Varaaha Series by B S Ranganath
An article by Sri.Hemanth Kashyap on prisoners life in Parappana Agrahara Central Jail, Bengaluru, published in Bangalore Mirror sometime back, has been thought provoking and speculative.
Santhosh Vas, founder and chair person of Janodaya, an organization helping prisoners who want to mend their ways, came across a prisoner who said gambling is not an offense in the jail. “Getting marijuana or mobile phones is also not a big problem”, he continued to claim. The interviewer also came to know that the prisoners involved in illegal activities give protection money, to jail staff.
A minimum of ten money orders are sent from jail every month. A prisoner’s income is only Rs1200/- per month. But a sum of Rs 5000/- is sent to his kin. Where does the huge money come from?
Gambling is the favorite pastime of the inmates. For some of them it is a route to make quick money. The inmates play cards everyday. Some prisoners win and some lose. The winners send money to their families. The inmates use drugs and mobile phones. The prison staff is silenced, with a share of 30 percent.
Associates and relatives outside the prison help the prisoners in money matters, drugs and mobile phones, when the prisoners attend court hearing.
Artwork by late T R Varaaha Murthy, M.A.
Santhosh Vas spoke to the DGP, to find a remedy to this situation. Janodaya counsels at least 25 inmates, including women every month. The NGO helps poor prisoners to get bail or come out on parole, helping them to talk to their families, thereby encouraging criminals to mend their ways. The NGO not only looks after their families and education of their children, but also helps the released prisoners to find jobs and join the main stream.
All the great work done by this selfless organization is demolished by the corrupt jail authorities, who receive 30 percent share from the gambling prisoners.
The cause for this problem may be that, the old prisoners and new ones are kept in separate barracks. The newcomers consist of rowdies, and hardcore criminals.
I remember Seshu Iyer, who was the superintendent of Mysore jail, during Quit India Movement. I was one of the many young people kept under detention. We named our room as ‘Viveka Nilaya’. I drew the picture of Swamy Vivekananda on the wall. It was against the jail rule to draw or write anything on the walls, inside the jail. The superintendent did not think of punishing me. He only ordered to whitewash the drawing. All the students under detention opposed the order. The convicts, under trials, and almost all the other prisoners joined our peaceful majestic demonstration. The order was withdrawn. This success made the students talk to the convicts. The jail superintendent permitted us to conduct Prabhath Pheri (Morning March) inside the walls of the jail. All the inmates of the jail joined us in Prabhat Pheri and sang patriotic songs with us. We enjoyed folk dances together. I do not know why the Inspector General ordered a lathi charge, against the detainees. Our innocent friend Shankarappa was killed by the brutal police beatings, inside the jail.
There was a TV Report on World’s most dangerous prisons. The prison turns into a battle ground when prisoners attack, and defiance takes over. Violence becomes a part of every day life. Prisoners use home made weapons, and a prison becomes a war zone within walls.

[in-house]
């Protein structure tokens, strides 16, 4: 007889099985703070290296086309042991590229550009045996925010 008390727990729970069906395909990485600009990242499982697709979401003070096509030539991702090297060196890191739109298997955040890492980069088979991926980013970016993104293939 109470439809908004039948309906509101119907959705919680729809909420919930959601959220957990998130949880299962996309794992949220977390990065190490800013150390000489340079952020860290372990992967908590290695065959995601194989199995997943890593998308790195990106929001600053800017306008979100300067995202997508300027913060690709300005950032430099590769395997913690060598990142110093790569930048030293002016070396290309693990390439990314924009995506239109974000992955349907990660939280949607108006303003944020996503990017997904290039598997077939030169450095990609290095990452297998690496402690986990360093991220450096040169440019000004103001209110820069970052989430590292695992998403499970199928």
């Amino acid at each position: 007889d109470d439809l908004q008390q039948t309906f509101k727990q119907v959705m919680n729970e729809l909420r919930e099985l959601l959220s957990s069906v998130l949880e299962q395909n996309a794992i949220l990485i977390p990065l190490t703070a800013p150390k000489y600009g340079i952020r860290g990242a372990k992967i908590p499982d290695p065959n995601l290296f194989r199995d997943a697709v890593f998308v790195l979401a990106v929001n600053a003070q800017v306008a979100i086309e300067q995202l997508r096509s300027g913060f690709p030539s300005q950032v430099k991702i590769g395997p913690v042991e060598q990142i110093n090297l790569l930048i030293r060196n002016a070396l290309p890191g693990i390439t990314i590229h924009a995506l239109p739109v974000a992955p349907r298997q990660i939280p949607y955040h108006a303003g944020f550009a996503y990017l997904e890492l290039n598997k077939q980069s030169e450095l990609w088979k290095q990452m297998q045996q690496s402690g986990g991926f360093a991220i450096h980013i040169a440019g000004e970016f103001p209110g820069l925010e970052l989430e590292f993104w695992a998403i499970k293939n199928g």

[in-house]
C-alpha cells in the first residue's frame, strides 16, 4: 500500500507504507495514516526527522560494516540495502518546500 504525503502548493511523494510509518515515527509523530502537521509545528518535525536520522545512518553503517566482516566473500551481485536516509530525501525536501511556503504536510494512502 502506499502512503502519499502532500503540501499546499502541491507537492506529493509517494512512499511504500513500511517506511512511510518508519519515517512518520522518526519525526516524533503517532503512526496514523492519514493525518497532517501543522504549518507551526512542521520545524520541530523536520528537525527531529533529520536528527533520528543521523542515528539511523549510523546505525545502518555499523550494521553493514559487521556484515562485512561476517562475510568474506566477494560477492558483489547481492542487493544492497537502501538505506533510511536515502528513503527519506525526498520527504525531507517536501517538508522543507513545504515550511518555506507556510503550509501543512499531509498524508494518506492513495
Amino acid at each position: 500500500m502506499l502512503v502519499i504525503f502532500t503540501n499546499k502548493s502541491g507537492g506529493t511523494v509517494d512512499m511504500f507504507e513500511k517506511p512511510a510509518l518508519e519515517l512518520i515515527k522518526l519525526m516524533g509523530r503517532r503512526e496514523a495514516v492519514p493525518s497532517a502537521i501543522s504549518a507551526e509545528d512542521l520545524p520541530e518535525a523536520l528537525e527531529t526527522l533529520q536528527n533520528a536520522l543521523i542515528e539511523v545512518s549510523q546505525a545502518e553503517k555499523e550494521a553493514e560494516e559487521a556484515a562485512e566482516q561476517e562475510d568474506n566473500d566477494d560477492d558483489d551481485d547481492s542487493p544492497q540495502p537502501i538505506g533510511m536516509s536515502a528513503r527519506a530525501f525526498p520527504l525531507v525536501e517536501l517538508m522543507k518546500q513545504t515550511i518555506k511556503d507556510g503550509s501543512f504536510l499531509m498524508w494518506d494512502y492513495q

A court of justice has to examine in detail the case filed against an accused, before announcing its decree. This process takes a long time, during which the accused makes a lot of self assessment. Imprisonment is a separation of a criminal from the main stream of life. This separation may help a prisoner to improve his knowledge, by studying for open university examinations. They can improve their body and mind by Yoga or Art of Living. These activities can be taken up without breaking jail norms.
The novel idea of C N Gopinath Reddy, former Director General of Prisons, Andhra Pradesh, aims at making use of the skills of prisoners, to establish a profitable institution within the walls of a prison. The state prisons department’s first ever BPO (Business Process Outsourcing) has already grabbed some data compilation projects. The department is in talks with some banking firms in Canada to grab its first international project. All the BPO workers are convicted prison inmates.
B Ramalinga Raju holds a master degree in Business Administration. He founded Satyam Computer Services, and developed it into a top Indian IT Services Company. He received many awards from various popular institutions. But his dishonest schemes pulled him down, and he was imprisoned.
Satyam Computer Services Ltd founder B. Ramalinga Raju
Gopinath Reddy intended to pull this chained giant, to improve the infrastructure of the prison BPO. His remained confident till he retired, that Ramalinga Raju will help Police, on how best the available manpower can be utilized. He recommended Ramalinga Raju for the post of CEO, prison BPO.
Undoubtedly it is a gigantic step forward, in the field of prison reforms to convert the skills of jail birds into rewarding vocations and make the inmates of a prison work together.
Mysore jail has ushered a university in to the prison. Antahkarana, an organization working for the welfare of prisoners and the authorities of Karnataka State Open University, spoke to the jail authorities. A study center was opened in Mysore jail. University examinations are conducted in the jail itself. Old custom of taking the student inmates to the examination hall hand -cuffed, is put an end to.
Condemned criminals return home after their jail term as highly reformed, educated and useful humble servants of society. The jail authorities, oragnisations like Janodaya, Antahkarana and the great Karnataka State Open University have all brought about a miraculous jail reform. Society is highly thankful to them.